Amid a sweeping crackdown on dissent in Egypt, security forces have forcibly disappeared hundreds of people since the beginning of 2015, according to a new report from Amnesty International.

It's an "unprecedented spike," the group says, with an average of three or four people disappeared every day.

The Republican Party, as it prepares for its convention next week has checked off item No. 1 on its housekeeping list — drafting a party platform. The document reflects the conservative views of its authors, many of whom are party activists. So don't look for any concessions to changing views among the broader public on key social issues.

Many public figures who took to Twitter and Facebook following the murder of five police officers in Dallas have faced public blowback and, in some cases, found their employers less than forgiving about inflammatory and sometimes hateful online comments.

As Venezuela unravels — with shortages of food and medicine, as well as runaway inflation — President Nicolas Maduro is increasingly unpopular. But he's still holding onto power.

"The truth in Venezuela is there is real hunger. We are hungry," says a man who has invited me into his house in the northwestern city of Maracaibo, but doesn't want his name used for fear of reprisals by the government.

The wiry man paces angrily as he speaks. It wasn't always this way, he says, showing how loose his pants are now.

Ask a typical teenage girl about the latest slang and girl crushes and you might get answers like "spilling the tea" and Taylor Swift. But at the Girl Up Leadership Summit in Washington, D.C., the answers were "intersectional feminism" — the idea that there's no one-size-fits-all definition of feminism — and U.N. climate chief Christiana Figueres.

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Arizona Hispanics Poised To Swing State Blue

2 hours ago
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Editor's note: This report contains accounts of rape, violence and other disturbing events.

Sex trafficking wasn't a major concern in the early 1980s, when Beth Jacobs was a teenager. If you were a prostitute, the thinking went, it was your choice.

Jacobs thought that too, right up until she came to, on the lot of a dark truck stop one night. She says she had asked a friendly-seeming man for a ride home that afternoon.

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More Than 100 Dead In China Poultry Plant Blaze

Jun 3, 2013
Originally published on June 3, 2013 8:42 am

A fire at a poultry processing plant fire in northeast China on Monday has killed at least 119 people, according to the Jilin province government. The blaze is one of the country's deadliest industrial accidents in recent years.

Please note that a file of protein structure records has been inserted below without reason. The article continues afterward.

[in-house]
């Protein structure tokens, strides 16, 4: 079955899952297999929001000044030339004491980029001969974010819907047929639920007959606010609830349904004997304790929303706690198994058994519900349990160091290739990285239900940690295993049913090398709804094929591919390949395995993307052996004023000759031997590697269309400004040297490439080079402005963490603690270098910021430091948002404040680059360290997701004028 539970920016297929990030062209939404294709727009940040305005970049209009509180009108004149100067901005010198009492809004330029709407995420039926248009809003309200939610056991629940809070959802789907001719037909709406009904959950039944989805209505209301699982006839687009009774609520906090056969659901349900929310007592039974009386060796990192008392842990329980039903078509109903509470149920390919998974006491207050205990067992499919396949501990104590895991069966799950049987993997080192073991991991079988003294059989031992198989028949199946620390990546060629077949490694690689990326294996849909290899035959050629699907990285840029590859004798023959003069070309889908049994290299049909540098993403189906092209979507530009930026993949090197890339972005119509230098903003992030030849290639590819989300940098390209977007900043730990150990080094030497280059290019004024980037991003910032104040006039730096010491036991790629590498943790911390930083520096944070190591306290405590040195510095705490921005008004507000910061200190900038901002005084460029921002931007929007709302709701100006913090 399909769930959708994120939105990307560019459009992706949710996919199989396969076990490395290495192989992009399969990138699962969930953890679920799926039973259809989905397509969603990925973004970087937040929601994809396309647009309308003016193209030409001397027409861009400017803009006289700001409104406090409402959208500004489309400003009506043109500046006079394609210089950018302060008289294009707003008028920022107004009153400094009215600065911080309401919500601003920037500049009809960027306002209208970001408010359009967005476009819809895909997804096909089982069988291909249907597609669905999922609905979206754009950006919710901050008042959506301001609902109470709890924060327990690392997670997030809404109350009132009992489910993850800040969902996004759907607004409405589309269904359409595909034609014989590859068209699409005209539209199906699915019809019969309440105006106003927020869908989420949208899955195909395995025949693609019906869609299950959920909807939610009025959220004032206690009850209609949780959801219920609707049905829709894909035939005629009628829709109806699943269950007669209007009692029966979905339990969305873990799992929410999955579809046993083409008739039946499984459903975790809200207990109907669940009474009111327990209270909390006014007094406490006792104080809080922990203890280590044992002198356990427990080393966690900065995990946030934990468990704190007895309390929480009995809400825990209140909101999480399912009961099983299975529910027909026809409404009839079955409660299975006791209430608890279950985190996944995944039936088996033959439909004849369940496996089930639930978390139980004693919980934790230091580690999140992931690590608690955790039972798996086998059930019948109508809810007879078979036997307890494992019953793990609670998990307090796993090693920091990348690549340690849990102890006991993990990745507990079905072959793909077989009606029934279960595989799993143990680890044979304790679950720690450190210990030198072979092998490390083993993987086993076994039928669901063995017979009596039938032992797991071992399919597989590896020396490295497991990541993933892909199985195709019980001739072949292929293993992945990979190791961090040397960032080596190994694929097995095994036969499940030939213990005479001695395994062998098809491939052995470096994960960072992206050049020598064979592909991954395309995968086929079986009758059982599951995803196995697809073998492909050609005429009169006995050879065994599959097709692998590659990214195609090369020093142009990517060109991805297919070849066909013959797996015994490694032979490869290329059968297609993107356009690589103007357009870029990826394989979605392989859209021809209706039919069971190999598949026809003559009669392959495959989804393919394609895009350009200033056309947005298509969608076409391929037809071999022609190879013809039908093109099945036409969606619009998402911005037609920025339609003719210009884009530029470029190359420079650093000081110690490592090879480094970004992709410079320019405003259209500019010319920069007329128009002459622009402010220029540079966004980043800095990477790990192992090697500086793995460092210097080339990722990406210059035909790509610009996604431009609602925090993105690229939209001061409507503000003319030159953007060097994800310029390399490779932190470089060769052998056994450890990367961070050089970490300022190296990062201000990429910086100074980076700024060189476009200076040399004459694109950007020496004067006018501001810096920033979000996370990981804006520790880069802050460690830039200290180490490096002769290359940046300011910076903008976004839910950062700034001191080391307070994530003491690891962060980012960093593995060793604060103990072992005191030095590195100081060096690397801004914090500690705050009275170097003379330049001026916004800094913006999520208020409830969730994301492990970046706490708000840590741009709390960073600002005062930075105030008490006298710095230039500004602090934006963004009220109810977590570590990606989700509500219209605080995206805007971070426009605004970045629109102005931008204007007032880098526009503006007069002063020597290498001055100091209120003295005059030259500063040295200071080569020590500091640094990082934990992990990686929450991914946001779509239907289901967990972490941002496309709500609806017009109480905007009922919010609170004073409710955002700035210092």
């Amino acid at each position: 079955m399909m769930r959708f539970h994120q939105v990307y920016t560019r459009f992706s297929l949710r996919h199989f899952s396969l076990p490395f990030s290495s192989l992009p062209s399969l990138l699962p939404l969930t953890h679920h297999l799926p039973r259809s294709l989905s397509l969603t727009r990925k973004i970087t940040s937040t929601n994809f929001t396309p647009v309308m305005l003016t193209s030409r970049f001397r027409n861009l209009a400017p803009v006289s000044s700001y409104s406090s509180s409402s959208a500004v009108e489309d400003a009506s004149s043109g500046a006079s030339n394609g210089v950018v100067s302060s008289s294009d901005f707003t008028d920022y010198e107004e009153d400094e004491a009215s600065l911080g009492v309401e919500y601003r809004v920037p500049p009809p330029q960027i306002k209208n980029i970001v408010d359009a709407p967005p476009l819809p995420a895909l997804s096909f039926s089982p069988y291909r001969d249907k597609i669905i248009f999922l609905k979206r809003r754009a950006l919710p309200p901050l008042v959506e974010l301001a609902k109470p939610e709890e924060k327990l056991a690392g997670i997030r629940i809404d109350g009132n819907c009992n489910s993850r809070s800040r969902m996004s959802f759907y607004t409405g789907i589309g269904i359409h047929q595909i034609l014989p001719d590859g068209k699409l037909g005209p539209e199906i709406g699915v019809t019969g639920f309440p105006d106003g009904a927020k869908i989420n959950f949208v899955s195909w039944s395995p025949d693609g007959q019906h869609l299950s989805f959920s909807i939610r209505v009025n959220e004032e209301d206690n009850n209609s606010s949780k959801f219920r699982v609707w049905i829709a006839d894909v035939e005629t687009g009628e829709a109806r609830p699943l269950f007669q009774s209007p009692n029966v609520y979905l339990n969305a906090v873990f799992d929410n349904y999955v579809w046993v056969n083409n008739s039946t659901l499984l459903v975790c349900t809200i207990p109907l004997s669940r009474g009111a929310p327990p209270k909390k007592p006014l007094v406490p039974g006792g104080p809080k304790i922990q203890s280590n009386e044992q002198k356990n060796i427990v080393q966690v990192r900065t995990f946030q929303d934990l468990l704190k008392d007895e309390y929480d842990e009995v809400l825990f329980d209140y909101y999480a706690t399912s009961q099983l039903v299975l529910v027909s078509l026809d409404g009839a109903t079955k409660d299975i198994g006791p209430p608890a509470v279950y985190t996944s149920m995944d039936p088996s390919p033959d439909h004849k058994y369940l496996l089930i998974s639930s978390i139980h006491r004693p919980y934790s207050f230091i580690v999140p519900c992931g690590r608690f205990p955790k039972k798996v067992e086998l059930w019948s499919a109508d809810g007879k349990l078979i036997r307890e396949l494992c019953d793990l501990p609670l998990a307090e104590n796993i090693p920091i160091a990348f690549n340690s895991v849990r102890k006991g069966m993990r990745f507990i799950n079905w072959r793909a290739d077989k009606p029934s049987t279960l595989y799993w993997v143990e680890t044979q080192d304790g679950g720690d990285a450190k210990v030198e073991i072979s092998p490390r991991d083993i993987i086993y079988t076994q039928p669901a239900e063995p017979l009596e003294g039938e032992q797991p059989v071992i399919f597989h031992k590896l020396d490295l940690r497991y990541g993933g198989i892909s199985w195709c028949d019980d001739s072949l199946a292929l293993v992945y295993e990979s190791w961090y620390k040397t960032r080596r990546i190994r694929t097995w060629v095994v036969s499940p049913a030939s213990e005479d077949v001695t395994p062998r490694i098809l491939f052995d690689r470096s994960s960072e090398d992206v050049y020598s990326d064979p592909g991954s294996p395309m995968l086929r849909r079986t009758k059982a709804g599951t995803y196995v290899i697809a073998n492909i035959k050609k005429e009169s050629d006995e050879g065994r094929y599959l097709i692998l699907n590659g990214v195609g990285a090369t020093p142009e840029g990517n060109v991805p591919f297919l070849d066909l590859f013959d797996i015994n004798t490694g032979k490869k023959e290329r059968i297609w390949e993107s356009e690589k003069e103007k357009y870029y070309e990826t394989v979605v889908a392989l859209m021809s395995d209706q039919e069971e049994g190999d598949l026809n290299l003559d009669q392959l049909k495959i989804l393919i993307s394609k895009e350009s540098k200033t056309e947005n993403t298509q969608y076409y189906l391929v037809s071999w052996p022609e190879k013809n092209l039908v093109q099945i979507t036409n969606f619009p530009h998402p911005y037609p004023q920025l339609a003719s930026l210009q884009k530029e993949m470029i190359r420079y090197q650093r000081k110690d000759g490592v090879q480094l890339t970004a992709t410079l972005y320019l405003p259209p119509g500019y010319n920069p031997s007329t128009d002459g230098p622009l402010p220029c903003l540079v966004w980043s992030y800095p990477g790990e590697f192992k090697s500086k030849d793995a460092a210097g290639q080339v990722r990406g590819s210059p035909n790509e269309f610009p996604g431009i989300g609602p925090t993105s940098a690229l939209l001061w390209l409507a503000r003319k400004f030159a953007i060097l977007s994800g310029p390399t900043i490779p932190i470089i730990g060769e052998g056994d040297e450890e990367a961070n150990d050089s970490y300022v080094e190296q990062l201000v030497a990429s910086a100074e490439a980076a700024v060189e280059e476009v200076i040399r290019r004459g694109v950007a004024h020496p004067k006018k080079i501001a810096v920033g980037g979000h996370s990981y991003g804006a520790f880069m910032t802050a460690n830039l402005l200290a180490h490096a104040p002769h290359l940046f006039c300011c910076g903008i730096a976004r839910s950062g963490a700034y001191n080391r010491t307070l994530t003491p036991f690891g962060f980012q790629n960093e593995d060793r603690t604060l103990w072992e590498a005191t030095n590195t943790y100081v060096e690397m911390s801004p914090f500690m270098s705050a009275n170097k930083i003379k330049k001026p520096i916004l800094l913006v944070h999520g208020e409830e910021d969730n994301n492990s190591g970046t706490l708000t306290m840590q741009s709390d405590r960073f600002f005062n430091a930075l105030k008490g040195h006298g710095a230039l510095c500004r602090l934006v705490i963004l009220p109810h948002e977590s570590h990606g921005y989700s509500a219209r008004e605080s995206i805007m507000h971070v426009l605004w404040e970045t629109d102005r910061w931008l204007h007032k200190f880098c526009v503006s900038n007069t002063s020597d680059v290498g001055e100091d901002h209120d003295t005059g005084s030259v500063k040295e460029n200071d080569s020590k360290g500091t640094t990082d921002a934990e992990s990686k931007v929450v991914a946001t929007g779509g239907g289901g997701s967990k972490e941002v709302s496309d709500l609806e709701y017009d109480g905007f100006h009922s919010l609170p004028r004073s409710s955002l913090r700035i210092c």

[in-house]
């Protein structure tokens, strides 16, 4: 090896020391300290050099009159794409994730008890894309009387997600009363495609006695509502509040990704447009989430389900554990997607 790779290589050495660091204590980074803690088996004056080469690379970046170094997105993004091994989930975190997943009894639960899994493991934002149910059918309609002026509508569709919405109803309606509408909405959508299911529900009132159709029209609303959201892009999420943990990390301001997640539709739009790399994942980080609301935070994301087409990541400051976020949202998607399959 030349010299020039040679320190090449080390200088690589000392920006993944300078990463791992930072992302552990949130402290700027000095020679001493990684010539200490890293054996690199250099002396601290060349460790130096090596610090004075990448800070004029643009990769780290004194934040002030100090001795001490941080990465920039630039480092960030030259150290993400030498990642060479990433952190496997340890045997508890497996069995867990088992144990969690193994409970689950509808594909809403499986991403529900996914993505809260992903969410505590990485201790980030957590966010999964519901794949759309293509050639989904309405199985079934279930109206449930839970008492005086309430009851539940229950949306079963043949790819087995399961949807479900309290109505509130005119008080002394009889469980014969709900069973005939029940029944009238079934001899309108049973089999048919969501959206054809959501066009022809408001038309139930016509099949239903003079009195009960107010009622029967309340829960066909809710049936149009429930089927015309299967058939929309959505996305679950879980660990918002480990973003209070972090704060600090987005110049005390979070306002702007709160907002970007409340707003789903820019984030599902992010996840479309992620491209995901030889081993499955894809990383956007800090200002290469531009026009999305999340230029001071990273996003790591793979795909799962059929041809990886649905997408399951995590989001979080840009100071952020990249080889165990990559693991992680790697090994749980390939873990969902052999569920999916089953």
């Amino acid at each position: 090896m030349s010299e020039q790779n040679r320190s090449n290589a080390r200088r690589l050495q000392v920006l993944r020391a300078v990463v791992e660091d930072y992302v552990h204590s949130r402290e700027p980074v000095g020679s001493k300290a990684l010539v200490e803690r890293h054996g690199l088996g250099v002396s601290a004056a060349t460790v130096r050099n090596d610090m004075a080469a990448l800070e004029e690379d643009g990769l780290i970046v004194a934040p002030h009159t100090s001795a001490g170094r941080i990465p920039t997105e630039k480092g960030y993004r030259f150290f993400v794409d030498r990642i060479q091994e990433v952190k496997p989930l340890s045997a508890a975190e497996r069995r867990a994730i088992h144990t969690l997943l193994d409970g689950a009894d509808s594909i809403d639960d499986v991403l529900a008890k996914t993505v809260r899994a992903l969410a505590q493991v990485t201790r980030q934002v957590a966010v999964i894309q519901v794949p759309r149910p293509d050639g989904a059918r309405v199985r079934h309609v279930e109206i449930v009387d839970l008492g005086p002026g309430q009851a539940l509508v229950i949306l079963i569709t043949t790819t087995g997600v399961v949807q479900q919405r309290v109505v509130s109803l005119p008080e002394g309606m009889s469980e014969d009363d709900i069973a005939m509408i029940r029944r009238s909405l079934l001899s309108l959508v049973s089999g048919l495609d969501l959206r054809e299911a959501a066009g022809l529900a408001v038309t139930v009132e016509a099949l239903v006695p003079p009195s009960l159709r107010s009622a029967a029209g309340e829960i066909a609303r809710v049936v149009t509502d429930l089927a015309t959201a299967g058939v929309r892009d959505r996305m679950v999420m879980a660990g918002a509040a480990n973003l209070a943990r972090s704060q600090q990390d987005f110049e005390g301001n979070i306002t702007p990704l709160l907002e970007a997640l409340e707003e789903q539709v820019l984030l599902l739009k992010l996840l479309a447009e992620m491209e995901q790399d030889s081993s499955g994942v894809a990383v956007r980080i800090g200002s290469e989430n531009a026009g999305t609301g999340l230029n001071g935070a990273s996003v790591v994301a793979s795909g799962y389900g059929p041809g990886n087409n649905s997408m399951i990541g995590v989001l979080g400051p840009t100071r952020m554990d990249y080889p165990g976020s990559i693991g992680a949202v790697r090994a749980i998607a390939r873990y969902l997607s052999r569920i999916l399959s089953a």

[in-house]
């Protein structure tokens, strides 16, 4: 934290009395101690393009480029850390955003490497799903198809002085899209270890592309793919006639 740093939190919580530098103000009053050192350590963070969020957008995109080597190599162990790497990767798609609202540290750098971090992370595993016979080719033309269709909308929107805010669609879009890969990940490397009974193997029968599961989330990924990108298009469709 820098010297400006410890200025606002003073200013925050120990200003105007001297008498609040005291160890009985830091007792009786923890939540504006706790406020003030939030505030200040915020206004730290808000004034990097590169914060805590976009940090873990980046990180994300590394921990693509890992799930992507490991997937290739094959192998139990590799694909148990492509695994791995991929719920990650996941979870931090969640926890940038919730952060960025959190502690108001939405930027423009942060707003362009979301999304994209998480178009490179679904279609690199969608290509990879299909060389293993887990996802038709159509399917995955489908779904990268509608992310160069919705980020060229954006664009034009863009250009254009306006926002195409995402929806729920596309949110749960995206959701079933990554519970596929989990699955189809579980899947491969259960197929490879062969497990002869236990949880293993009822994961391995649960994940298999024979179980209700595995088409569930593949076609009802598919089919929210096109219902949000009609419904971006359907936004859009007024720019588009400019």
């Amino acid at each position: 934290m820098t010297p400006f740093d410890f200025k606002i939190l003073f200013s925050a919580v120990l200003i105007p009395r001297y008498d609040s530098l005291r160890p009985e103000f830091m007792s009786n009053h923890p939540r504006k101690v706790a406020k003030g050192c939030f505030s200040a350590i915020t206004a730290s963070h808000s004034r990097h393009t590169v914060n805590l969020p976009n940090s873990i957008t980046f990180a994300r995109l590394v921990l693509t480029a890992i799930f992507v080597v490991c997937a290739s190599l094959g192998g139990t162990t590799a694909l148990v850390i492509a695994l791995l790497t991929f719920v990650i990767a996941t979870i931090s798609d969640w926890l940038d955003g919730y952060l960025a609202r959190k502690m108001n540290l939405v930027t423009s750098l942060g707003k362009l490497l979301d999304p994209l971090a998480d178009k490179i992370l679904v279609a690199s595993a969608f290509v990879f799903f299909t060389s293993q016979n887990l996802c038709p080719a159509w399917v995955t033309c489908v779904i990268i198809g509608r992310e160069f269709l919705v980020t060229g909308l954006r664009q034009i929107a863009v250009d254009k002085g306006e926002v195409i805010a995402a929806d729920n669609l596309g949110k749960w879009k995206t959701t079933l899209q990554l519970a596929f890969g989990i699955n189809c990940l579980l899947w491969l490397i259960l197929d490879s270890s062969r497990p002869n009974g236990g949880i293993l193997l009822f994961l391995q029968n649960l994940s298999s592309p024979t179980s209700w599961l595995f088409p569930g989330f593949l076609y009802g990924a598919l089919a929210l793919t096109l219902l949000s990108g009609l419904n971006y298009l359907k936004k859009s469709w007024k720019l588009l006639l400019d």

Flames broke out a little after 6 a.m. and the sprawling, low-slung plant filled with dark smoke, witnesses said. About 300 workers were inside the facility owned by the Jilin Baoyuanfeng Poultry Company in Mishazi Township of Dehui City.

The state-run newspaper Southern Metropolis reports that all but one of the plant's doors were locked at the time. People's Daily, the Communist Party's mouthpiece, said the plant routinely locked doors during work hours to "more conveniently manage workers on a daily-basis."

The plant's complex interior and narrow exits also made rescue more difficult, according to the state-run New China News Service.

If the reports about locked doors turn out to be accurate, Monday's tragedy would recall another incident two decades ago in China that made headlines around the world.

In November 1993, a fire broke out in the Zhili toy factory in the southern Chinese boom town of Shenzhen. Worried about workers stealing toys, factory managers put bars over windows and locked exits. Most of the 87 workers who died were found in heaps in front of the locked exits, according to China Labor Bulletin, a workers' rights organization in Hong Kong.

Worker safety in the developing world has been a big issue of late. More than 1,100 laborers died in a garment factory collapse in Bangladesh on April 24. The government said the factory was poorly constructed and a "disaster waiting to happen."

Chinese labor conditions have been heavily criticized over the years, but officials say worker deaths here have actually declined. The government's latest figures show annual deaths in the mining and industrial sectors dropped below 10,000 for the first time two years ago.

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